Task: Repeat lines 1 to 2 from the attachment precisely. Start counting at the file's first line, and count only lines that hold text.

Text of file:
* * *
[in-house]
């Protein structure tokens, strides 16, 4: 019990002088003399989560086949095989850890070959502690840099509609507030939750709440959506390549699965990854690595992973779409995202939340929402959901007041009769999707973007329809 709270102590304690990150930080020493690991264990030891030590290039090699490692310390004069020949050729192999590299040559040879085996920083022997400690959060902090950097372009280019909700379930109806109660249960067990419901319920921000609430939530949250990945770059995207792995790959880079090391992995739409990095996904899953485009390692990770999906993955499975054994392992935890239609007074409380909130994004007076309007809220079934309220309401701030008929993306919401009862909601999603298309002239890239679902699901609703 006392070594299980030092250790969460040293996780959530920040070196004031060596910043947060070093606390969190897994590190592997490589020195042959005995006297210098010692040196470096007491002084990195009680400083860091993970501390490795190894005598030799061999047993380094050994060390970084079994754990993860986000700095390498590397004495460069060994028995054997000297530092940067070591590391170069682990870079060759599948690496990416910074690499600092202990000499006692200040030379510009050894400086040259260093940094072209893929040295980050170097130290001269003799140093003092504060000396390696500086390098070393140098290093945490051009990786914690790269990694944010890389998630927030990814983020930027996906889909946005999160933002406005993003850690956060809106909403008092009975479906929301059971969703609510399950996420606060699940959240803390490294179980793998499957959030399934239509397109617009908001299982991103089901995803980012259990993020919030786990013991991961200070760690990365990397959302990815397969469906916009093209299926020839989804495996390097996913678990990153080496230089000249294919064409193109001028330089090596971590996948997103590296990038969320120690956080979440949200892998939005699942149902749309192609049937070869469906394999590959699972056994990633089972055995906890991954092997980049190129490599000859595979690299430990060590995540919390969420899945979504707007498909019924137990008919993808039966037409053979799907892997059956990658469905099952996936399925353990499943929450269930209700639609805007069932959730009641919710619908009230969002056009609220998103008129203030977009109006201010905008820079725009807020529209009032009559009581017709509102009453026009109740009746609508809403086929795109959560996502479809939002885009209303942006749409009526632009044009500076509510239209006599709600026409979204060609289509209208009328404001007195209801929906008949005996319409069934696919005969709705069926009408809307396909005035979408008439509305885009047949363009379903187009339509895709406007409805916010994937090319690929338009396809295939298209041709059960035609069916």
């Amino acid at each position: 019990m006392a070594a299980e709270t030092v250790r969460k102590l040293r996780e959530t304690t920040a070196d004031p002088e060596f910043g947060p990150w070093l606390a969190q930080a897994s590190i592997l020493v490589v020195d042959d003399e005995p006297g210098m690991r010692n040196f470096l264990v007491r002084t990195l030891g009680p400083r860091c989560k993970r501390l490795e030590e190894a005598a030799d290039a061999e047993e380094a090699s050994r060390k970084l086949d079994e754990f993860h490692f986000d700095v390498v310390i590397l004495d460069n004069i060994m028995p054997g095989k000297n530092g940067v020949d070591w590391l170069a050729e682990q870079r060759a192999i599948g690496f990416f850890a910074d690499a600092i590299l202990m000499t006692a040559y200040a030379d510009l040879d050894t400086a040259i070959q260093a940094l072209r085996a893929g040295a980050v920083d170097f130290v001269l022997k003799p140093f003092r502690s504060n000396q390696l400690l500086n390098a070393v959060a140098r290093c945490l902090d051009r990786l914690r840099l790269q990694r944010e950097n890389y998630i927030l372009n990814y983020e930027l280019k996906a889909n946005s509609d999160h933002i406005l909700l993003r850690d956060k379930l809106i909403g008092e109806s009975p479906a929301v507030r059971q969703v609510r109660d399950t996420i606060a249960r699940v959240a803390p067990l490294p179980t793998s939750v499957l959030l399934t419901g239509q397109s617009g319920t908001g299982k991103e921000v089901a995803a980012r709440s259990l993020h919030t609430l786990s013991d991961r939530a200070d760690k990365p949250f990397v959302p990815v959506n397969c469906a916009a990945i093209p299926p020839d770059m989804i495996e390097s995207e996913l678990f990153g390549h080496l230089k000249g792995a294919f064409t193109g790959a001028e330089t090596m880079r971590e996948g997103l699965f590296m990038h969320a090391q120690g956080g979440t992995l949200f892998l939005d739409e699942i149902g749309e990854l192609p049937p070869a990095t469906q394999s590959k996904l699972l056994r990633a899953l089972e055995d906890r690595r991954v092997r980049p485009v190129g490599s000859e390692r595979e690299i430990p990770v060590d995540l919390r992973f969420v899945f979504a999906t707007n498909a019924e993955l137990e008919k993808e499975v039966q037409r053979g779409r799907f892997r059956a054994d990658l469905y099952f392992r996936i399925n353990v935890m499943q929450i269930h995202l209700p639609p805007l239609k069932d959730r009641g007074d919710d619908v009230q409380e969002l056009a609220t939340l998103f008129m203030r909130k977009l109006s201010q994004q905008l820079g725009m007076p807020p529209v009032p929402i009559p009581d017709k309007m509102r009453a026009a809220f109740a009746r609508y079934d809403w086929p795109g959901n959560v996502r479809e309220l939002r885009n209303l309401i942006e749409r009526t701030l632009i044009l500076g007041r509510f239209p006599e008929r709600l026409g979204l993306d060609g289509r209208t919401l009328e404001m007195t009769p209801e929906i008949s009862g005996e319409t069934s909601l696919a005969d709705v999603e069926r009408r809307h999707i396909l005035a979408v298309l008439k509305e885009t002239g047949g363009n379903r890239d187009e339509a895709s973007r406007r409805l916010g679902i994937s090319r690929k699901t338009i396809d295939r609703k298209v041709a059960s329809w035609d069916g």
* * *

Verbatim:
[in-house]
């Protein structure tokens, strides 16, 4: 019990002088003399989560086949095989850890070959502690840099509609507030939750709440959506390549699965990854690595992973779409995202939340929402959901007041009769999707973007329809 709270102590304690990150930080020493690991264990030891030590290039090699490692310390004069020949050729192999590299040559040879085996920083022997400690959060902090950097372009280019909700379930109806109660249960067990419901319920921000609430939530949250990945770059995207792995790959880079090391992995739409990095996904899953485009390692990770999906993955499975054994392992935890239609007074409380909130994004007076309007809220079934309220309401701030008929993306919401009862909601999603298309002239890239679902699901609703 006392070594299980030092250790969460040293996780959530920040070196004031060596910043947060070093606390969190897994590190592997490589020195042959005995006297210098010692040196470096007491002084990195009680400083860091993970501390490795190894005598030799061999047993380094050994060390970084079994754990993860986000700095390498590397004495460069060994028995054997000297530092940067070591590391170069682990870079060759599948690496990416910074690499600092202990000499006692200040030379510009050894400086040259260093940094072209893929040295980050170097130290001269003799140093003092504060000396390696500086390098070393140098290093945490051009990786914690790269990694944010890389998630927030990814983020930027996906889909946005999160933002406005993003850690956060809106909403008092009975479906929301059971969703609510399950996420606060699940959240803390490294179980793998499957959030399934239509397109617009908001299982991103089901995803980012259990993020919030786990013991991961200070760690990365990397959302990815397969469906916009093209299926020839989804495996390097996913678990990153080496230089000249294919064409193109001028330089090596971590996948997103590296990038969320120690956080979440949200892998939005699942149902749309192609049937070869469906394999590959699972056994990633089972055995906890991954092997980049190129490599000859595979690299430990060590995540919390969420899945979504707007498909019924137990008919993808039966037409053979799907892997059956990658469905099952996936399925353990499943929450269930209700639609805007069932959730009641919710619908009230969002056009609220998103008129203030977009109006201010905008820079725009807020529209009032009559009581017709509102009453026009109740009746609508809403086929795109959560996502479809939002885009209303942006749409009526632009044009500076509510239209006599709600026409979204060609289509209208009328404001007195209801929906008949005996319409069934696919005969709705069926009408809307396909005035979408008439509305885009047949363009379903187009339509895709406007409805916010994937090319690929338009396809295939298209041709059960035609069916």